When cooking raw meats, fish, or poultry, make sure to heat it until the internal temperature reaches at least 71 degrees Celsius. Make sure you use a food thermometer because this is when all bacteria will be killed.
To ensure that meat and fish are cooked at the right temperature, inspectors use a digital thermometer to check them.
#3 Foodservice health inspection
When serving food, it is essential to ensure that the server never comes in contact with a surface area where guests’ plates are.
All dishes, glasses, and silverware should be cleaned before being put on the table for service. Plates should never be held by their edges or tops but instead always from below to avoid contact with food residue.
Food that has been done for one customer should not be given to another.
Ensure your staff’s hygiene is up to par, so they don’t contaminate the food and workplace.
Always wash your hands in the designated handwashing sink, rather than one used for dishes.
Employees should always wash their hands after using the bathroom.
Handwashing is one of the most critical factors in preventing illness and disease. It’s not enough to turn on a faucet for 20 seconds, but instead, employees should wash their hands with soap and hot water at least twice before going back to work.
Employees should have a provision to cover any cuts or wounds in their contract.
Always use a new pair of single-use gloves when handling food and replace them immediately if they get damaged.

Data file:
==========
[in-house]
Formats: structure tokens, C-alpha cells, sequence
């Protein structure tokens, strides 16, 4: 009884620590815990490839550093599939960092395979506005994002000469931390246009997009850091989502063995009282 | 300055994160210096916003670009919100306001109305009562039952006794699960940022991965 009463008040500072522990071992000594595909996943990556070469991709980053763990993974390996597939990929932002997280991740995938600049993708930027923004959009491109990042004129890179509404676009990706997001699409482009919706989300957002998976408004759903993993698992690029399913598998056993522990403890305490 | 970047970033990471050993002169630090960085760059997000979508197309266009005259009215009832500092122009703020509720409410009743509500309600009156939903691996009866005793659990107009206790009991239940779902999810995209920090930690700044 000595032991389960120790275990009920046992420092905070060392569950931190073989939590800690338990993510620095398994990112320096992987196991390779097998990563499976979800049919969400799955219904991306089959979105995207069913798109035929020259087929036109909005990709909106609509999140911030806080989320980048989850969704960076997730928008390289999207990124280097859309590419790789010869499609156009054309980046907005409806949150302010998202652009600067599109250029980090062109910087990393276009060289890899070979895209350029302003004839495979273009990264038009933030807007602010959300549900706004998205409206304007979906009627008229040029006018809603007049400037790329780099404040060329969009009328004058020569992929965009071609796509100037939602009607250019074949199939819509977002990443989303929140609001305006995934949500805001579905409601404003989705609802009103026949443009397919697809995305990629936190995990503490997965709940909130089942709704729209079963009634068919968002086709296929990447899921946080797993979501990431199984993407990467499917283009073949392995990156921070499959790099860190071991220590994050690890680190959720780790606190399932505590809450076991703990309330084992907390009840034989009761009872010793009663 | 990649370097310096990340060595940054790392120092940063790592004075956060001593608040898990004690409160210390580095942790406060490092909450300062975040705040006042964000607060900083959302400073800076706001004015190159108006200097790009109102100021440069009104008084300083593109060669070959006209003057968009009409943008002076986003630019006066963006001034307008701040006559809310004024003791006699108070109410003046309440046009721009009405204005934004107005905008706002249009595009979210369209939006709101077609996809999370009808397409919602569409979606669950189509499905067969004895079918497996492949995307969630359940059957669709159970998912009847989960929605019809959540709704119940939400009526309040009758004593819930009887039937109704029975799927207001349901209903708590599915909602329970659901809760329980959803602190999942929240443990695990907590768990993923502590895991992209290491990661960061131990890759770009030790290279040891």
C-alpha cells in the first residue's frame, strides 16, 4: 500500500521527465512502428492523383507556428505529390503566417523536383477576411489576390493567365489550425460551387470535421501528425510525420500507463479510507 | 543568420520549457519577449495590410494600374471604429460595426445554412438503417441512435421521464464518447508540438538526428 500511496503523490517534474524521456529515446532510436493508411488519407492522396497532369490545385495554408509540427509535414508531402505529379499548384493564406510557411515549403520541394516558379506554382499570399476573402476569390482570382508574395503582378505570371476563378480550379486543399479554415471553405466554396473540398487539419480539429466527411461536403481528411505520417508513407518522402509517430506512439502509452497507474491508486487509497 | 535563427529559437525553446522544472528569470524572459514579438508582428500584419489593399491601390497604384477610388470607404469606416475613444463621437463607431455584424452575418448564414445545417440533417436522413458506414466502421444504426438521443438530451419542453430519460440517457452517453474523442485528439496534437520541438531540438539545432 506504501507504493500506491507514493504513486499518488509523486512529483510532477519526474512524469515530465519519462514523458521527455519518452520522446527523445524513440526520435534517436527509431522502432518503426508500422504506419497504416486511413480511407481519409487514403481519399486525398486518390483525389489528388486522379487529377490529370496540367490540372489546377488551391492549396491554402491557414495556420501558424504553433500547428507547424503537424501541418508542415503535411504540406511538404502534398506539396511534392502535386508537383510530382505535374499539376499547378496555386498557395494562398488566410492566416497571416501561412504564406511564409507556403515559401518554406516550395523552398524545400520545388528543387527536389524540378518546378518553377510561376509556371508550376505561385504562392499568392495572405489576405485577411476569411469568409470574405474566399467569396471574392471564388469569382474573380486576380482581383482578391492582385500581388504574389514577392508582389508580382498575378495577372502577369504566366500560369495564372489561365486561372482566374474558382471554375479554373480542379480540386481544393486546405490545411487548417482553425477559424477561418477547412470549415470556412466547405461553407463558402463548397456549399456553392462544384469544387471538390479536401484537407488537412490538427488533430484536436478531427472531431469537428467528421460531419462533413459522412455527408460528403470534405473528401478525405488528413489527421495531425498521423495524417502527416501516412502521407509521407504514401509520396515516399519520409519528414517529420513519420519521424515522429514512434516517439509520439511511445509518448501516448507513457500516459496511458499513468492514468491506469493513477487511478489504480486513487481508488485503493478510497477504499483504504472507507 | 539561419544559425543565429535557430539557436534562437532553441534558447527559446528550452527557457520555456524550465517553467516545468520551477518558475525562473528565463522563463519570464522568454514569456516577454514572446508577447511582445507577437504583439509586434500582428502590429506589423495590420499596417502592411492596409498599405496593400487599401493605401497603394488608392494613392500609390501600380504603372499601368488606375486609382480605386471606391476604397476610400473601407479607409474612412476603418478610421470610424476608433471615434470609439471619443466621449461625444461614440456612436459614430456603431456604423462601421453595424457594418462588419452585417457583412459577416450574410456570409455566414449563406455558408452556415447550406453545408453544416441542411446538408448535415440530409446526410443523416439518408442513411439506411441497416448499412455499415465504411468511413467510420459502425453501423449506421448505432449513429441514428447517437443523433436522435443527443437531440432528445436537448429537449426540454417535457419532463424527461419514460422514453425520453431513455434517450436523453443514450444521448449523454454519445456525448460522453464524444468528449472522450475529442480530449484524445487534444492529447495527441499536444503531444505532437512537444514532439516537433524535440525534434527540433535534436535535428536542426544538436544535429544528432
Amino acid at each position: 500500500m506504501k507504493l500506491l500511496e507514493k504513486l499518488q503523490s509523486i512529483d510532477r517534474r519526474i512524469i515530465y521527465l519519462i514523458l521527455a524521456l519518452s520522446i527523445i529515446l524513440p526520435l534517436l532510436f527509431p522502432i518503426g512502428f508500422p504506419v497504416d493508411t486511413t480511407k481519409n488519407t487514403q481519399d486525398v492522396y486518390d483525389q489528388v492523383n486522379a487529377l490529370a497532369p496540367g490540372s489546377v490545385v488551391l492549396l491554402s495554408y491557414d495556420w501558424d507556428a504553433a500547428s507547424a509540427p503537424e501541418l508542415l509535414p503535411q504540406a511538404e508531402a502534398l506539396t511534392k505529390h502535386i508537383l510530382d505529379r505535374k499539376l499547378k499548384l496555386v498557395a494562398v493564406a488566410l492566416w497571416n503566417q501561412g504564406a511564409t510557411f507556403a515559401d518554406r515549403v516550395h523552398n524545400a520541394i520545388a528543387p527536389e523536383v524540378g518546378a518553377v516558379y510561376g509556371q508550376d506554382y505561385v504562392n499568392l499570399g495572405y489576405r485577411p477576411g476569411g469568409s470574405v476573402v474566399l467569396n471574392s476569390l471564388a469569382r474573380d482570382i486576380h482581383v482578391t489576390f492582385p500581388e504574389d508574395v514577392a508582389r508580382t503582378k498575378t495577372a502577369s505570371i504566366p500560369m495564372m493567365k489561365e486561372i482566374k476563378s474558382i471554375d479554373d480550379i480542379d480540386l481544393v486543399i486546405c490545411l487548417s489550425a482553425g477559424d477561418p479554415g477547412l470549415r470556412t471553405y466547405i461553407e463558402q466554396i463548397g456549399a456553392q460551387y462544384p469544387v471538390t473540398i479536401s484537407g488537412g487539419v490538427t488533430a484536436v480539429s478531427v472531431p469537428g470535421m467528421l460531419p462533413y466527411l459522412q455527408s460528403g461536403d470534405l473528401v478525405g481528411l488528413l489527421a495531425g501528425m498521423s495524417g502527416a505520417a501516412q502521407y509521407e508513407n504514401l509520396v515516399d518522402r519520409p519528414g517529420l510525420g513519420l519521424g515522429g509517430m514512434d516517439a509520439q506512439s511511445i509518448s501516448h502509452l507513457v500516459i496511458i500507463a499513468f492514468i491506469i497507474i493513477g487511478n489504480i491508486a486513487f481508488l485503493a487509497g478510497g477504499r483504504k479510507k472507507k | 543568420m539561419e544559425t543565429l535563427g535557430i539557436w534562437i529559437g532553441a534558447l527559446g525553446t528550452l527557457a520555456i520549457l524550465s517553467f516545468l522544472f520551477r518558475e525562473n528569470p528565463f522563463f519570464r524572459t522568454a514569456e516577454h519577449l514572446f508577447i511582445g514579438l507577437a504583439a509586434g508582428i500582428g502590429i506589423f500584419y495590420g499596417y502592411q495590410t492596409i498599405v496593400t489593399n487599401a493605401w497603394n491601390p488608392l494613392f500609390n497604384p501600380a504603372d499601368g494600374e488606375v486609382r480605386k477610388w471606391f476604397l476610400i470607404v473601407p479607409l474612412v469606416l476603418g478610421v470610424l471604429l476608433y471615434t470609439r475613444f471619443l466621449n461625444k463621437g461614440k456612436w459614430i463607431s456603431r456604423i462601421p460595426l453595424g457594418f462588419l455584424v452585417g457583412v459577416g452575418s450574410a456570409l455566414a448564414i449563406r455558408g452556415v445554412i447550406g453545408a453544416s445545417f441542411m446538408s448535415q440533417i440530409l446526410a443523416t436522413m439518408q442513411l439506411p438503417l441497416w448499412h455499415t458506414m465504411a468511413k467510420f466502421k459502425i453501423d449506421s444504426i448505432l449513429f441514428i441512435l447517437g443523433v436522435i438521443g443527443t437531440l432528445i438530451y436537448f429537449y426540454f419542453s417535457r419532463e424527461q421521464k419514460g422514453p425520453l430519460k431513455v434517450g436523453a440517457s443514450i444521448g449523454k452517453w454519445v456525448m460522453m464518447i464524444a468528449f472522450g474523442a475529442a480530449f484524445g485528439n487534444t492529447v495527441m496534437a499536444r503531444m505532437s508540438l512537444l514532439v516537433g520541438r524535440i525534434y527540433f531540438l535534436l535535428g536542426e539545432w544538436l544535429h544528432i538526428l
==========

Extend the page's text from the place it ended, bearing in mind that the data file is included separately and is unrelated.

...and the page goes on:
Food handlers should not wear jewelry on their hands unless it is a plain ring.
Aprons should be worn when in the kitchen but removed before leaving to avoid dirtying other areas of clothing.
Label and store toxic cleaning products away from food-related areas.
#5 Keep pests at bay
Rats and other pests are attracted to restaurants. They can eat supplies, which is bad for the budget and poses a health risk.
To keep pests from getting into your food, make sure to clean up all spills and dispose of garbage properly.
If you find any holes in your walls, plug them in immediately. You should also ensure that all entry points are blocked and unsupervised doors have self-closing hinges.
Keep your floors and food prep surfaces clean. This means no crumbs or spills on the floor in case someone slips. Store all of your unused containers airtight to prevent any chance of contamination.
Keep the house clean by taking out trash regularly. When garbage piles up, it can attract bugs and other pests.
Keep trash cans with lids on them and make sure dumpsters are not near any entrance points so that rodents have no place to hide.
Rats and insects can be a problem in the restaurant. Set up traps with glue instead of poison or chemicals if this is an issue.
How to ace a restaurant health inspection?
Restaurants need to stay up-to-date with food safety and cleanliness practices. To assure that your restaurant complies, make sure you have a set of procedures for all staff members to follow; they should be focused on food safety and workplace hygiene.
Getting a high grade on an inspection will keep customers coming back, and it may encourage new ones to visit you.